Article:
Penelope swallowed and her ears popped. Booming shots reached her now, bullets or magical attacks pinging from the creature’s thick armour. Dust shouted at Shadows Fade, though she couldn’t make him out over the buzzing breathing.

For its part, the horror did not fight back. Even with Godly Claw on its back. Shots, claws, and bites went ignored. Matthew ran into the open, an obvious and easy target, but it remained still. Impassive.

Matthew gripped Penelope’s arms. Panic draped over his soft features. “What is that? Something’s not right about it. More than the obvious.”

Penelope drew her knife. “I don’t know, but you’re right about it being… wrong. Look, move this nun somewhere safe.” She gestured to her opponent. “Whatever that thing is, I’ll kill it.”

“Are you mad?!”

She pulled herself from his grasp. “No, I’m capable.”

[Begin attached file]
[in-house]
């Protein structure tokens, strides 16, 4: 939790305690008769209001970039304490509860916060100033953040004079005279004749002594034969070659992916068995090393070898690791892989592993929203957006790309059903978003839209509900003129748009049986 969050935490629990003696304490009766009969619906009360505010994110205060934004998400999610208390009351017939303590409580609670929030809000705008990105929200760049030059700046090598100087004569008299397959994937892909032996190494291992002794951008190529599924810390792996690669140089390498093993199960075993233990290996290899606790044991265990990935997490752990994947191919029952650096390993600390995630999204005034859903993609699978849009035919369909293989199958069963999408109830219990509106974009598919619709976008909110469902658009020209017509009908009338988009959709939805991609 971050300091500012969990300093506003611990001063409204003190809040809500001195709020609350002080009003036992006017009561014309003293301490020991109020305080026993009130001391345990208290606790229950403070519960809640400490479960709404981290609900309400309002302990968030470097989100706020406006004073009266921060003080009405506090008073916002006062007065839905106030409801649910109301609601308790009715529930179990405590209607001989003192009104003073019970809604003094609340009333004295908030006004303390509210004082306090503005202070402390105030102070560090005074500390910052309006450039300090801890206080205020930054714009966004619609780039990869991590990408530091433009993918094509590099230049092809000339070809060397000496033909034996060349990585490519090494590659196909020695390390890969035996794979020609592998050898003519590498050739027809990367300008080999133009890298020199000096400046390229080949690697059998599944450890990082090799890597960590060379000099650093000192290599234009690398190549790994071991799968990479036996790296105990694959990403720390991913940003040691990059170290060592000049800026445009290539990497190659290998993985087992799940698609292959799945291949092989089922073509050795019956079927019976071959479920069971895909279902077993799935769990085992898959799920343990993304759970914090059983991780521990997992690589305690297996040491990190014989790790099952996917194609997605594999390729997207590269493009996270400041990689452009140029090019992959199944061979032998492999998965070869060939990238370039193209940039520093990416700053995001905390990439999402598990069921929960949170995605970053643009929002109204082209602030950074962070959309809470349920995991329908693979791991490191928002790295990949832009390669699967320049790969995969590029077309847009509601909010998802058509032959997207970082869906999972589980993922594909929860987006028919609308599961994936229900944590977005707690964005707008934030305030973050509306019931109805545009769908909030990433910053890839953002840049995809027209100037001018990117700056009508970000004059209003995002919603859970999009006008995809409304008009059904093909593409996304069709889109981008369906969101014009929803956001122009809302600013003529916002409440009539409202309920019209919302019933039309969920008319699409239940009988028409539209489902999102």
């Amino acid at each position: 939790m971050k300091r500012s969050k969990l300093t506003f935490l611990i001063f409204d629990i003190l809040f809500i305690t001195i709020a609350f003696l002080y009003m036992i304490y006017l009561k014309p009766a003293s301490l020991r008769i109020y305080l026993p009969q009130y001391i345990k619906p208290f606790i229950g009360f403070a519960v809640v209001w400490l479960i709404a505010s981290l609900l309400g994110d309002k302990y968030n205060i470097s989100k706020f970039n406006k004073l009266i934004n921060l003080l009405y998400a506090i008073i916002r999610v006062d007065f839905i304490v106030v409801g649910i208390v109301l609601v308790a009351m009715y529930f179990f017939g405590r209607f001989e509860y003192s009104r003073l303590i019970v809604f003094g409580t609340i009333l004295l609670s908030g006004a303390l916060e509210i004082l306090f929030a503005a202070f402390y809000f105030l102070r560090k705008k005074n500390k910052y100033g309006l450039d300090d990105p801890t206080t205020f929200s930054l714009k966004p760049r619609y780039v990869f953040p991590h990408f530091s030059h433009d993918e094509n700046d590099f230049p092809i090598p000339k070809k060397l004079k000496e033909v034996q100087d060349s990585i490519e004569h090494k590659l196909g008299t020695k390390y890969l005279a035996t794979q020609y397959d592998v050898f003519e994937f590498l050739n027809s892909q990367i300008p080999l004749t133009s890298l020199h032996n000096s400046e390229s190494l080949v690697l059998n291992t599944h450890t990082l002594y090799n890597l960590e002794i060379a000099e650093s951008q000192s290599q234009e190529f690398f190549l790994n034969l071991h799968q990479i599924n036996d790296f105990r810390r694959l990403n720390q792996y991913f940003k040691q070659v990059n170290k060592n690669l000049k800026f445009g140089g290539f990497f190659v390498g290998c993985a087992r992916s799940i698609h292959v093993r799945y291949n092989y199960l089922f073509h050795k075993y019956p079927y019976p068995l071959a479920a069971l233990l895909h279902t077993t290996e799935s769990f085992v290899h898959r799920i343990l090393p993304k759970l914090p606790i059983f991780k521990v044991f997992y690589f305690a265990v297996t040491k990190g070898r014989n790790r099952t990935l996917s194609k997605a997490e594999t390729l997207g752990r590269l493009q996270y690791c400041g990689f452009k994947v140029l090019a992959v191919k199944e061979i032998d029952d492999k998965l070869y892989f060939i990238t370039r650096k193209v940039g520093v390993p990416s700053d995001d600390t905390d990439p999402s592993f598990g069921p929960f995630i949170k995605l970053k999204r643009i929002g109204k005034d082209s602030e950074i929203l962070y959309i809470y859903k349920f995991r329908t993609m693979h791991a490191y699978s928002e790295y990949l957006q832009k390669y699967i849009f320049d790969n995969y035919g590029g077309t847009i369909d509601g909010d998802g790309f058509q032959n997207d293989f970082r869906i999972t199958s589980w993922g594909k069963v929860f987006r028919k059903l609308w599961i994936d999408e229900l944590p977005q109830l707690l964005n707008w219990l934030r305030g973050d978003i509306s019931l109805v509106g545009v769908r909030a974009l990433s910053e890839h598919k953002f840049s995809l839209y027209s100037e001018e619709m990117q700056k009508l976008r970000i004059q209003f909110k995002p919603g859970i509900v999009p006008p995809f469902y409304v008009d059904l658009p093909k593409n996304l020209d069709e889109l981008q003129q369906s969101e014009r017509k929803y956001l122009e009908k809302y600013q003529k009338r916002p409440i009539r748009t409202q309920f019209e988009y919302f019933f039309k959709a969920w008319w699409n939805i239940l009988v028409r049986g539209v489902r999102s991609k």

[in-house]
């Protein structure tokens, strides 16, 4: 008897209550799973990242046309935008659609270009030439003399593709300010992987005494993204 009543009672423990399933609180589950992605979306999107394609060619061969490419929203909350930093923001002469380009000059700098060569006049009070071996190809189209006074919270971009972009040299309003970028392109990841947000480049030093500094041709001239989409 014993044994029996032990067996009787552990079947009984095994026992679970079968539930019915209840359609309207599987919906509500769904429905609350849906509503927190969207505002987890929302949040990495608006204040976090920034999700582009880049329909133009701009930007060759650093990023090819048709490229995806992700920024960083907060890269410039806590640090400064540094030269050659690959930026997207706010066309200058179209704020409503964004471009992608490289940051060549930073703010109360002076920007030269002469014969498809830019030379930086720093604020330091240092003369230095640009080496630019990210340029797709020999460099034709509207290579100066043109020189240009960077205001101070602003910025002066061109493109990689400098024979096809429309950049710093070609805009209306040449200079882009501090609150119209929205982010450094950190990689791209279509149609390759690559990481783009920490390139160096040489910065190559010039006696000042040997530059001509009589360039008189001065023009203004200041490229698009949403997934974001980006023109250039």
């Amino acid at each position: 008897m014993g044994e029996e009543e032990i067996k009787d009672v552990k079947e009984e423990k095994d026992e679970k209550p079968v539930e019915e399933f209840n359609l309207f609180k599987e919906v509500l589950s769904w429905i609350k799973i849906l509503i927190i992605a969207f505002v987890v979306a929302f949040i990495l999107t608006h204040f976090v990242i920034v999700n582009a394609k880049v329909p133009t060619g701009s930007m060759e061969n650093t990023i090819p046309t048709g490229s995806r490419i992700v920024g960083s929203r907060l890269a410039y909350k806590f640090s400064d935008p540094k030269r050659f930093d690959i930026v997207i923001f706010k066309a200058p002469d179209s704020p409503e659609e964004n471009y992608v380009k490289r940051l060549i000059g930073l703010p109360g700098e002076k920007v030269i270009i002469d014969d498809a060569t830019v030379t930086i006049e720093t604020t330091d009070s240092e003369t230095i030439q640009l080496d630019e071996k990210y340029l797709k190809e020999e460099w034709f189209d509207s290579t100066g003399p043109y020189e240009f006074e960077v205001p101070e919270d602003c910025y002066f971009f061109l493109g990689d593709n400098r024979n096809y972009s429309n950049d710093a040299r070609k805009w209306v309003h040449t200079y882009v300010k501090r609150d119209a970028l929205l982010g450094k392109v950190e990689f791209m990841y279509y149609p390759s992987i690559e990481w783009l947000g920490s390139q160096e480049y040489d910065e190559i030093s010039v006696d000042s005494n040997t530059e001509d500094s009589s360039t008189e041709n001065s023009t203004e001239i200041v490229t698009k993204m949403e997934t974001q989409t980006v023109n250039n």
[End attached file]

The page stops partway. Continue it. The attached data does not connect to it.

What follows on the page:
Trusting the young man to do the only thing he could, Penelope ran toward the beast. Its breathing became a cacophonous assault, a screeching engine that pushed needles into her ears. A good defence, she acknowledged. Yet the creature seemed to only care about defence. Didn’t have a single obvious means of attack…

Halting near Dust, she grabbed his shoulder. Somehow, she surprised him, and nearly got a bullet to the temple for it. He mouthed something at her, looking confused.

“What do we do?” Penelope shouted.

Dust shook his head and went back to firing.

“Dust, what do we do? This isn’t working!”

He rolled his cylinder to reload and emptied another barrel into the beast.

Anger flared in her at being ignored. But no, not even Dust was that stubborn. What the hell was going on? None of this felt right.